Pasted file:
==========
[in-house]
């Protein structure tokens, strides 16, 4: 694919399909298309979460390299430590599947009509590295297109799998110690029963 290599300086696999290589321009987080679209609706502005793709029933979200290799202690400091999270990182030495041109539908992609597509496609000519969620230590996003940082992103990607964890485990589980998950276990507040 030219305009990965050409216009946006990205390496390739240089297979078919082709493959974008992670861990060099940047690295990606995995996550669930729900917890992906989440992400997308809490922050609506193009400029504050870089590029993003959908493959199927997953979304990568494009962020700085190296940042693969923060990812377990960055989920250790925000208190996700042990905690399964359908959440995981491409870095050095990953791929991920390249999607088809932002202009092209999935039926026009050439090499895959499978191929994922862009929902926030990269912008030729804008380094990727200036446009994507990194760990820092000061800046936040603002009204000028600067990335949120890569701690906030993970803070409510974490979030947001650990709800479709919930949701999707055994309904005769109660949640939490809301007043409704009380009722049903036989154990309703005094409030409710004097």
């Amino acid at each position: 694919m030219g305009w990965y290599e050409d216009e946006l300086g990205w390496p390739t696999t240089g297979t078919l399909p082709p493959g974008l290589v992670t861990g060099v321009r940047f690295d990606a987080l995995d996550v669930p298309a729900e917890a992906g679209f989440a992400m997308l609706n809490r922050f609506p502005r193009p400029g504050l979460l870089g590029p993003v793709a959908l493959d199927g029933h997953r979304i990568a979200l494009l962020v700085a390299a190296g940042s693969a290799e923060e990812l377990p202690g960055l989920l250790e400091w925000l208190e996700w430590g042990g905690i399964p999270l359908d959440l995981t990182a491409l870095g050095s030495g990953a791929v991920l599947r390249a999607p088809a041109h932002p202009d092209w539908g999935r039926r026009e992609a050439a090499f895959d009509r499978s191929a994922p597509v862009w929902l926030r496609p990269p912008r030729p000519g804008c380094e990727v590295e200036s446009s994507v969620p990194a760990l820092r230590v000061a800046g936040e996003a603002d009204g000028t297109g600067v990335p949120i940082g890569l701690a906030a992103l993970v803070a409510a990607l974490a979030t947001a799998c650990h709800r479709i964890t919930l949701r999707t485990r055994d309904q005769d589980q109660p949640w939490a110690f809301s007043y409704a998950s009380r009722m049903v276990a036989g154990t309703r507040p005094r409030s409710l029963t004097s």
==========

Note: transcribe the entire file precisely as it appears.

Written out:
[in-house]
């Protein structure tokens, strides 16, 4: 694919399909298309979460390299430590599947009509590295297109799998110690029963 290599300086696999290589321009987080679209609706502005793709029933979200290799202690400091999270990182030495041109539908992609597509496609000519969620230590996003940082992103990607964890485990589980998950276990507040 030219305009990965050409216009946006990205390496390739240089297979078919082709493959974008992670861990060099940047690295990606995995996550669930729900917890992906989440992400997308809490922050609506193009400029504050870089590029993003959908493959199927997953979304990568494009962020700085190296940042693969923060990812377990960055989920250790925000208190996700042990905690399964359908959440995981491409870095050095990953791929991920390249999607088809932002202009092209999935039926026009050439090499895959499978191929994922862009929902926030990269912008030729804008380094990727200036446009994507990194760990820092000061800046936040603002009204000028600067990335949120890569701690906030993970803070409510974490979030947001650990709800479709919930949701999707055994309904005769109660949640939490809301007043409704009380009722049903036989154990309703005094409030409710004097």
């Amino acid at each position: 694919m030219g305009w990965y290599e050409d216009e946006l300086g990205w390496p390739t696999t240089g297979t078919l399909p082709p493959g974008l290589v992670t861990g060099v321009r940047f690295d990606a987080l995995d996550v669930p298309a729900e917890a992906g679209f989440a992400m997308l609706n809490r922050f609506p502005r193009p400029g504050l979460l870089g590029p993003v793709a959908l493959d199927g029933h997953r979304i990568a979200l494009l962020v700085a390299a190296g940042s693969a290799e923060e990812l377990p202690g960055l989920l250790e400091w925000l208190e996700w430590g042990g905690i399964p999270l359908d959440l995981t990182a491409l870095g050095s030495g990953a791929v991920l599947r390249a999607p088809a041109h932002p202009d092209w539908g999935r039926r026009e992609a050439a090499f895959d009509r499978s191929a994922p597509v862009w929902l926030r496609p990269p912008r030729p000519g804008c380094e990727v590295e200036s446009s994507v969620p990194a760990l820092r230590v000061a800046g936040e996003a603002d009204g000028t297109g600067v990335p949120i940082g890569l701690a906030a992103l993970v803070a409510a990607l974490a979030t947001a799998c650990h709800r479709i964890t919930l949701r999707t485990r055994d309904q005769d589980q109660p949640w939490a110690f809301s007043y409704a998950s009380r009722m049903v276990a036989g154990t309703r507040p005094r409030s409710l029963t004097s």